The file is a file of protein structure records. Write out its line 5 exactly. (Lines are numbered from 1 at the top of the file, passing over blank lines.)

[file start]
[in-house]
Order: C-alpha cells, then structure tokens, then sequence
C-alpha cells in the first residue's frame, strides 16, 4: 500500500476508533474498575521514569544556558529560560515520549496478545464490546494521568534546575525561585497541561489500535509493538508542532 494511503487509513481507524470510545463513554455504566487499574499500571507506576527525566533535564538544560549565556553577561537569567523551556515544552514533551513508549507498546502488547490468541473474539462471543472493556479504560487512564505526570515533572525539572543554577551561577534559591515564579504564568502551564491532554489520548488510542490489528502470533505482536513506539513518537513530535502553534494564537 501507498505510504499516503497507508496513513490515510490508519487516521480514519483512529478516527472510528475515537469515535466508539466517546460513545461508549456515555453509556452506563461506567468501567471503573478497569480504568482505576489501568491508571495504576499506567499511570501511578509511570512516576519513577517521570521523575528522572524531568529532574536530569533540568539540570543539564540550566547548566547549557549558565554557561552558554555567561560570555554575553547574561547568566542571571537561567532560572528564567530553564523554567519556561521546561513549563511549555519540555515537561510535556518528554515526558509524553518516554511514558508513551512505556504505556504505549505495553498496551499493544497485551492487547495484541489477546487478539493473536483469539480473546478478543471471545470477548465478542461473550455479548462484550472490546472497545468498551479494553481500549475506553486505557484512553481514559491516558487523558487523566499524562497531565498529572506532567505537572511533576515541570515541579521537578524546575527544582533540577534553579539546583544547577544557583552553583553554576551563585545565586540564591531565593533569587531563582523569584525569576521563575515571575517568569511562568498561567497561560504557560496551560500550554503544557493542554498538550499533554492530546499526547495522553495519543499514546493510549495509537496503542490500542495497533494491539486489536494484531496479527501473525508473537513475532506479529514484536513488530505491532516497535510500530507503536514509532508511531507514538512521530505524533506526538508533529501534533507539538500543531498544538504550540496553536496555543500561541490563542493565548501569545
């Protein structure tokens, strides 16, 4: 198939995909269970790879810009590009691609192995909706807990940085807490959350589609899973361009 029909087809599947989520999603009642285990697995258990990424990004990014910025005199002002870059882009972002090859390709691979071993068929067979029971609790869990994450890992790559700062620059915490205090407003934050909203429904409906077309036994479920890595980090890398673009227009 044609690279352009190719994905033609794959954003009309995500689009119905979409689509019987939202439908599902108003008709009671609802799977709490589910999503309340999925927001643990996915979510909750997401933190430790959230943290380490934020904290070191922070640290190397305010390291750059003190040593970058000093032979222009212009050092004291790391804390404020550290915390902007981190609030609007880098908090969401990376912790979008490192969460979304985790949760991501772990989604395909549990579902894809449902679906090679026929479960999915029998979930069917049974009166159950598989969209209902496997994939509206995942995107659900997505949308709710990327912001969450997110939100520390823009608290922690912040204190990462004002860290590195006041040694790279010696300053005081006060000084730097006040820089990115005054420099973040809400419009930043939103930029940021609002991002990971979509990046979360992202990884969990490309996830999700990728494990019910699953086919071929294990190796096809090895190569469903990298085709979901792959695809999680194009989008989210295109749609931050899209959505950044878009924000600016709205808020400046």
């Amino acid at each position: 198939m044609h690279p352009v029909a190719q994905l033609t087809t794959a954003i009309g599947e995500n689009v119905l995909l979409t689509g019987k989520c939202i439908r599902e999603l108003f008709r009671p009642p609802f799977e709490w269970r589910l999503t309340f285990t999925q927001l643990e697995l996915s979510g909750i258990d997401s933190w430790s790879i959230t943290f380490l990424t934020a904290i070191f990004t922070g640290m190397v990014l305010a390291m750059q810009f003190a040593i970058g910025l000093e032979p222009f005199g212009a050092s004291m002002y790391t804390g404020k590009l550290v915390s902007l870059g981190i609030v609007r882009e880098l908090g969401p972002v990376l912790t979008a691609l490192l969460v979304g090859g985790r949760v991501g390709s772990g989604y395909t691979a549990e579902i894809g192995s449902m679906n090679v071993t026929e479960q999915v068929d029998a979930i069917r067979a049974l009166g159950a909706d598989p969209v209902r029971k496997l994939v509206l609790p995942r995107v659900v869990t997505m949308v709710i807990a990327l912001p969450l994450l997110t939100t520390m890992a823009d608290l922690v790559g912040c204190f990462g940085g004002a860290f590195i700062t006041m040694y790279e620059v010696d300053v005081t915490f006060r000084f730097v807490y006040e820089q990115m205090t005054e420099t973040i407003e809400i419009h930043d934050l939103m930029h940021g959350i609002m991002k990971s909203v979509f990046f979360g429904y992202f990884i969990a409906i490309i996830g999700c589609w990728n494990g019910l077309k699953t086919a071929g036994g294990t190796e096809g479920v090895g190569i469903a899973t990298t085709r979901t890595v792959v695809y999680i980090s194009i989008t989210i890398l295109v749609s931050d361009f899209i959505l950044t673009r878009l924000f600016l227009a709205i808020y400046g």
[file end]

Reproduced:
């Amino acid at each position: 198939m044609h690279p352009v029909a190719q994905l033609t087809t794959a954003i009309g599947e995500n689009v119905l995909l979409t689509g019987k989520c939202i439908r599902e999603l108003f008709r009671p009642p609802f799977e709490w269970r589910l999503t309340f285990t999925q927001l643990e697995l996915s979510g909750i258990d997401s933190w430790s790879i959230t943290f380490l990424t934020a904290i070191f990004t922070g640290m190397v990014l305010a390291m750059q810009f003190a040593i970058g910025l000093e032979p222009f005199g212009a050092s004291m002002y790391t804390g404020k590009l550290v915390s902007l870059g981190i609030v609007r882009e880098l908090g969401p972002v990376l912790t979008a691609l490192l969460v979304g090859g985790r949760v991501g390709s772990g989604y395909t691979a549990e579902i894809g192995s449902m679906n090679v071993t026929e479960q999915v068929d029998a979930i069917r067979a049974l009166g159950a909706d598989p969209v209902r029971k496997l994939v509206l609790p995942r995107v659900v869990t997505m949308v709710i807990a990327l912001p969450l994450l997110t939100t520390m890992a823009d608290l922690v790559g912040c204190f990462g940085g004002a860290f590195i700062t006041m040694y790279e620059v010696d300053v005081t915490f006060r000084f730097v807490y006040e820089q990115m205090t005054e420099t973040i407003e809400i419009h930043d934050l939103m930029h940021g959350i609002m991002k990971s909203v979509f990046f979360g429904y992202f990884i969990a409906i490309i996830g999700c589609w990728n494990g019910l077309k699953t086919a071929g036994g294990t190796e096809g479920v090895g190569i469903a899973t990298t085709r979901t890595v792959v695809y999680i980090s194009i989008t989210i890398l295109v749609s931050d361009f899209i959505l950044t673009r878009l924000f600016l227009a709205i808020y400046g």